How Did Christmas Get Unpleasant?

Amid the ongoing onslaught of Christmas music and—worse—Christmas shoppers, I have realized that this season just isn’t fun anymore. In fact, in many ways, it’s gotten downright unpleasant.

It’s nothing against the Christmas holiday itself, or even the gift-buying and jaunty tunes blaring from every speaker within listening distance. It’s definitely nothing against getting to see family and friends, having some time off work, or the religious festivities celebrating the birth of Jesus Christ. All these things—to varying degrees—are still a part of the season, and can still be enjoyed.

But the Christmas season used to be a time of year when the general populace treated each other with an extra bit of courtesy and kindness. If you have spent any time on the roads or in a mall lately, you’ve probably noticed that this ‘Christmas Spirit’ seems to have died a brutal, violent death. In its place, there is a new ‘Christmas Rage.’

I’m sure you’ve all seen what I’m talking about. Everybody has a story (or two, or two hundred) about the dangerous highways as regular commuters mix with psychotic Christmas Ragers on their way to either shop or leave town for the holiday. You’ve all been to an overcrowded mall and fought the long lines and had angry shoppers elbow you or stomp on your feet and then scream at you to get the f*** out of their way. This has become a standard hazard of the season.

It’s really no wonder, either. It’s hard to remain in good spirits when the two-or-three-week stressful Christmas shopping season has been expanded into a two-or-three-month hyper-commercial holiday juggernaut. Where young children used to be content with plastic soldiers and die-cast Matchbox cars that cost a few dollars each, they now demand Xbox 360s and iPods (and parents comply). As if all this wasn’t enough, the radio has been mocking us with “The Most Wonderful Time of the Year” since three days before Thanksgiving.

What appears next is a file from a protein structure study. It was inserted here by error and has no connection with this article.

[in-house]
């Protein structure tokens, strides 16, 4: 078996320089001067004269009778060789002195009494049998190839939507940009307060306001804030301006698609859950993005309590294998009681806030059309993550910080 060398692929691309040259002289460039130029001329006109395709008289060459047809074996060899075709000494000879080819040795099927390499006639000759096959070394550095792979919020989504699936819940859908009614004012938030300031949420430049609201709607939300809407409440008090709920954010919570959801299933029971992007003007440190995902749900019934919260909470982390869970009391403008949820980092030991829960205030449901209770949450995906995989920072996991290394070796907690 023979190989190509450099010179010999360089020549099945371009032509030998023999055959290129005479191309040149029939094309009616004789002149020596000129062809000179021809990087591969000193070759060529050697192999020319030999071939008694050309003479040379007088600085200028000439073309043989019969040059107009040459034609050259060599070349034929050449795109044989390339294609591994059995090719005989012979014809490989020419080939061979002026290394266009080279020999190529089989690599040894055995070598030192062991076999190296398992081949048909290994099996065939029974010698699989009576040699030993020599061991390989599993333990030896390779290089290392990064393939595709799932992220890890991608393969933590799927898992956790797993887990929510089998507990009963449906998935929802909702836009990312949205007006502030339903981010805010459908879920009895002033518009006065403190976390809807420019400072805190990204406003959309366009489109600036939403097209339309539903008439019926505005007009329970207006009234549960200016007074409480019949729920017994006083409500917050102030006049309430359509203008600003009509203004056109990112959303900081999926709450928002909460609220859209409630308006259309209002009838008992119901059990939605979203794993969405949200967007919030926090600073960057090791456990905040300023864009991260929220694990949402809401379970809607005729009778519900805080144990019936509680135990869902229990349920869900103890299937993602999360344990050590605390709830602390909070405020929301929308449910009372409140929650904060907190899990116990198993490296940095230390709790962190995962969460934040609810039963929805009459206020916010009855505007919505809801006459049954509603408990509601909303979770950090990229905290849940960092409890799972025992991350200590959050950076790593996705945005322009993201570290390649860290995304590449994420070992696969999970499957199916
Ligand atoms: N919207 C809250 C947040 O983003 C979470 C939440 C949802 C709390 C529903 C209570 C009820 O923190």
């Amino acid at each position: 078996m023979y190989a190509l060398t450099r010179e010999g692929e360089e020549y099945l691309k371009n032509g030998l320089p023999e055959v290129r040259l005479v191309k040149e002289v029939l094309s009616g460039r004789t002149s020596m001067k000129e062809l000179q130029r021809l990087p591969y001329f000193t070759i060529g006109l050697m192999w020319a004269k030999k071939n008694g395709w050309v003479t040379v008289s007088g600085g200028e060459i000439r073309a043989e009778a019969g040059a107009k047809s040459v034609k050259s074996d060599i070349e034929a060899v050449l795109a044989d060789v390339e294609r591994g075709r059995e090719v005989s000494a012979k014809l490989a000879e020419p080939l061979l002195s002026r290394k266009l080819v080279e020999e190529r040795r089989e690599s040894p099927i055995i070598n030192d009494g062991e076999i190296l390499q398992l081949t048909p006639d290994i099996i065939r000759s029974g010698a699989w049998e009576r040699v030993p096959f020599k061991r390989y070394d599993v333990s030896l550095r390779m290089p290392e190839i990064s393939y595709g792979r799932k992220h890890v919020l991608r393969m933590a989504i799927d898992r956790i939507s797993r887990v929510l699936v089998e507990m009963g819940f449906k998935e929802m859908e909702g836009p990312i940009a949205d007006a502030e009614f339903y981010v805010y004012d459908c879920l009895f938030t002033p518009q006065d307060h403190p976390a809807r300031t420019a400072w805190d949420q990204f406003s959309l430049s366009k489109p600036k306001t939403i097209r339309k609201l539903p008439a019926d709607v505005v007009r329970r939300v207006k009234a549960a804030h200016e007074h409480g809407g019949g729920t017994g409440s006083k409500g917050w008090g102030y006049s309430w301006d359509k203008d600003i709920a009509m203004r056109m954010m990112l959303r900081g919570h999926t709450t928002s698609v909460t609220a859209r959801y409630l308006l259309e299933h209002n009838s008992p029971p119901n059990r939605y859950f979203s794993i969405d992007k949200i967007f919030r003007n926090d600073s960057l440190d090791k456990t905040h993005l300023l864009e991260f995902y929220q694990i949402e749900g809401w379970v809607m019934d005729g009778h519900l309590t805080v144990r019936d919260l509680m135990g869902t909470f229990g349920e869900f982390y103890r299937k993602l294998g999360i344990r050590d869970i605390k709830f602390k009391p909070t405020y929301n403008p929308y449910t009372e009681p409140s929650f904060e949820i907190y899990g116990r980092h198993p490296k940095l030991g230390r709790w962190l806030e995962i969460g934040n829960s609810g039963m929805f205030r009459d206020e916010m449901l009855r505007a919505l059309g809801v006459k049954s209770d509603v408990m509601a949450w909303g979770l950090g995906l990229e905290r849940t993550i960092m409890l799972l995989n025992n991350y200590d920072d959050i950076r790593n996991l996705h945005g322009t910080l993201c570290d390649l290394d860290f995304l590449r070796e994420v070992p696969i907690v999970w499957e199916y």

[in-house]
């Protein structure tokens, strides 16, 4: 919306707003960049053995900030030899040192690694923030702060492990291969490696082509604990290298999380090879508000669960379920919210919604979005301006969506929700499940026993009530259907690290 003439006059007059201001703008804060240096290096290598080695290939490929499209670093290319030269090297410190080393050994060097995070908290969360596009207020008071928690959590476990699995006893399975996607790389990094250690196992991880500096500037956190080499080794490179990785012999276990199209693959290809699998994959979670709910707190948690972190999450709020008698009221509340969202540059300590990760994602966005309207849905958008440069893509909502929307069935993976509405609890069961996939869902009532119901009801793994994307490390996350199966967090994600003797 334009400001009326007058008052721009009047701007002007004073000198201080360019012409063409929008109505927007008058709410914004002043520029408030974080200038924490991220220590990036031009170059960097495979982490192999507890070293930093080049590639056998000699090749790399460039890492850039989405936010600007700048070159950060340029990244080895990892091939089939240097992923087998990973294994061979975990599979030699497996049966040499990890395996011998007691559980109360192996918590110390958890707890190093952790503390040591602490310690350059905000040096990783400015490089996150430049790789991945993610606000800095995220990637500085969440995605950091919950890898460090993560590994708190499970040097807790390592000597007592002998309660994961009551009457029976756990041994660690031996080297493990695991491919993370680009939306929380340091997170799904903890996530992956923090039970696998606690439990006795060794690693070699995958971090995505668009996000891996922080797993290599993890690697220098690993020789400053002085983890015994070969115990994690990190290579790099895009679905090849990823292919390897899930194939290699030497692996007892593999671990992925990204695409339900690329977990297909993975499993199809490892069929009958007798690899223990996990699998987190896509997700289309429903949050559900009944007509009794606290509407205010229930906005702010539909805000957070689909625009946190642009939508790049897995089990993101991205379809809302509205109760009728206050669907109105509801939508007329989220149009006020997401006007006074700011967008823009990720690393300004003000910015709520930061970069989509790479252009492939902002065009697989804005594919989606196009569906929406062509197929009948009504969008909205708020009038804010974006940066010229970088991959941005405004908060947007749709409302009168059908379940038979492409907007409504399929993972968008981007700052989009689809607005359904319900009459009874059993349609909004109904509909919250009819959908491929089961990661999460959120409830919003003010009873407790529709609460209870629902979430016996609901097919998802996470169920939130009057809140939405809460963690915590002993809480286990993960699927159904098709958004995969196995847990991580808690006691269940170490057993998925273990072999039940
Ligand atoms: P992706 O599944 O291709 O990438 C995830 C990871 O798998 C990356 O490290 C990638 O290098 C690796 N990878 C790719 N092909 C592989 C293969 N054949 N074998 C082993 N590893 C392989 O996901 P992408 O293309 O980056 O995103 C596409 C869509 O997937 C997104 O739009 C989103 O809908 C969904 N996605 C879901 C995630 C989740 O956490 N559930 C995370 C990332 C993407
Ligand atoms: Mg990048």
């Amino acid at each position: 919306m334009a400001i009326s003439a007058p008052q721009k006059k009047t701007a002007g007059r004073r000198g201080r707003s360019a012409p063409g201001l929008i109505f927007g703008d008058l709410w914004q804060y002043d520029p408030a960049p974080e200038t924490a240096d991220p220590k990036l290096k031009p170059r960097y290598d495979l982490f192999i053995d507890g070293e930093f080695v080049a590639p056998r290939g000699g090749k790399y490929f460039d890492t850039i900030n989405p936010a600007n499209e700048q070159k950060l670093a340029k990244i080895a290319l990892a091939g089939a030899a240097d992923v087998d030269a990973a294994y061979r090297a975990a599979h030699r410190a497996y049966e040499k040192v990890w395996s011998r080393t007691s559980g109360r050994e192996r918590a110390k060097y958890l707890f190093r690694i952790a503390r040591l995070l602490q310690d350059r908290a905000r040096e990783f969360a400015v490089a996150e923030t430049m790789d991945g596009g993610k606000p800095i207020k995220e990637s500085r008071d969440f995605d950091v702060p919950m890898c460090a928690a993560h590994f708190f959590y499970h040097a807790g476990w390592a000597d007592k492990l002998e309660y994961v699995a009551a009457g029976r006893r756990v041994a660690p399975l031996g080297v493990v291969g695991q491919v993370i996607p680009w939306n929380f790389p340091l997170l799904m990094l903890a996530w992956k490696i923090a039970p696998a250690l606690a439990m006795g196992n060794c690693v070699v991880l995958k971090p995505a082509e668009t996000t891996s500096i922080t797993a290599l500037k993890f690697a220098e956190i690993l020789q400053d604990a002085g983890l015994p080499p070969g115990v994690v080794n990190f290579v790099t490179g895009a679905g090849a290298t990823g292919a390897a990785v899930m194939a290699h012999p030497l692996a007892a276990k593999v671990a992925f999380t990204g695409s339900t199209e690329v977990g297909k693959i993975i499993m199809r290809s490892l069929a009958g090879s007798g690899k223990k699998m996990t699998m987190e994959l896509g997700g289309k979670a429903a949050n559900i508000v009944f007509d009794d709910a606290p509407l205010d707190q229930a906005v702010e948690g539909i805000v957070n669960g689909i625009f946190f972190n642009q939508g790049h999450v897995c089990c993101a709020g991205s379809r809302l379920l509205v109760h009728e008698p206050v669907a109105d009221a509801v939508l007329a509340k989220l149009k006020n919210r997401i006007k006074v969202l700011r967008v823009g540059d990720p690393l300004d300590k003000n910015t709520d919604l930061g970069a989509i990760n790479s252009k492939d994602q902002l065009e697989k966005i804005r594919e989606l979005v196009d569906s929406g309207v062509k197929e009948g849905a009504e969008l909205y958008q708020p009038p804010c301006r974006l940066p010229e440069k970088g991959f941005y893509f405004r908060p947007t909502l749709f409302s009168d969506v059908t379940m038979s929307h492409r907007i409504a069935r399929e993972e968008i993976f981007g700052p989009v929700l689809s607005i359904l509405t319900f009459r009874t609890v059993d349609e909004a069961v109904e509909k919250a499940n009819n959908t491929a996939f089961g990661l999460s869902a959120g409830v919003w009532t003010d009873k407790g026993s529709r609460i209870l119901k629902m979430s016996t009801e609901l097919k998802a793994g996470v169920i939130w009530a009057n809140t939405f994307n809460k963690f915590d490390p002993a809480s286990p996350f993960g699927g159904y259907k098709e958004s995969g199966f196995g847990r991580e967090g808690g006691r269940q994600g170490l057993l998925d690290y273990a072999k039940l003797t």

And “Joy to the World” just doesn’t have the same ring to it when you’re being elbowed in the ribs or cut-off on the Interstate.

This is all very disenchanting—a fact that hit close to home when I found myself muttering “I hate Christmas” not long ago. I don’t hate Christmas, of course, but the diminishing good of the season has gotten so tangled up with the bad that it’s easy to generalize it that way.

I do see little glimmers of hope amid the chaos and darkness. Two years ago, I discovered Christmas decorations on display at a local Target store in mid-September as part of the trend toward a longer holiday season. This year, most stores showed a little more discretion and waited until Thanksgiving week.

There is also a growing effort in some circles to put the focus of Christmas back on the actual holiday—and its religious meaning for Christians—rather than on the cultural/commercial spending orgy it has become.

But Christmas Rage has not gone away; it’s as bad this year as it was in the last. Driving in the D.C. metro area is usually running the gauntlet, but the level of aggressive recklessness over the past weeks is mind-boggling. To avoid being assaulted by psychotic shoppers, I will not even drive into a mall parking lot—let alone set foot inside! In fact, as a desperate act of self preservation, I have tried not to leave the apartment lately except to go to work.

Merry Christmas, eh?

So do me a favor: Don’t get caught up in the insanity. Make kindness and courtesy your primary missions this season. You can make the choice to behave with good, old-fashioned Christmas Spirit rather than succumbing to Christmas Rage. You can choose to smile and let others go ahead of you in line instead of elbowing them out of the way. You can decide to be the better person.

Have a blessed and wonderful holiday, whether you celebrate Christmas, Hanukkah, Eid al-Adha (I know it’s a bit early), or something else entirely.

Scott Bradford has been putting his opinions on his website since 1995—before most people knew what a website was. He has been a professional web developer in the public- and private-sector for over twenty years. He is an independent constitutional conservative who believes in human rights and limited government, and a Catholic Christian whose beliefs are summarized in the Nicene Creed. He holds a bachelor’s degree in Public Administration from George Mason University. He loves Pink Floyd and can play the bass guitar . . . sort-of. He’s a husband, pet lover, amateur radio operator, and classic AMC/Jeep enthusiast.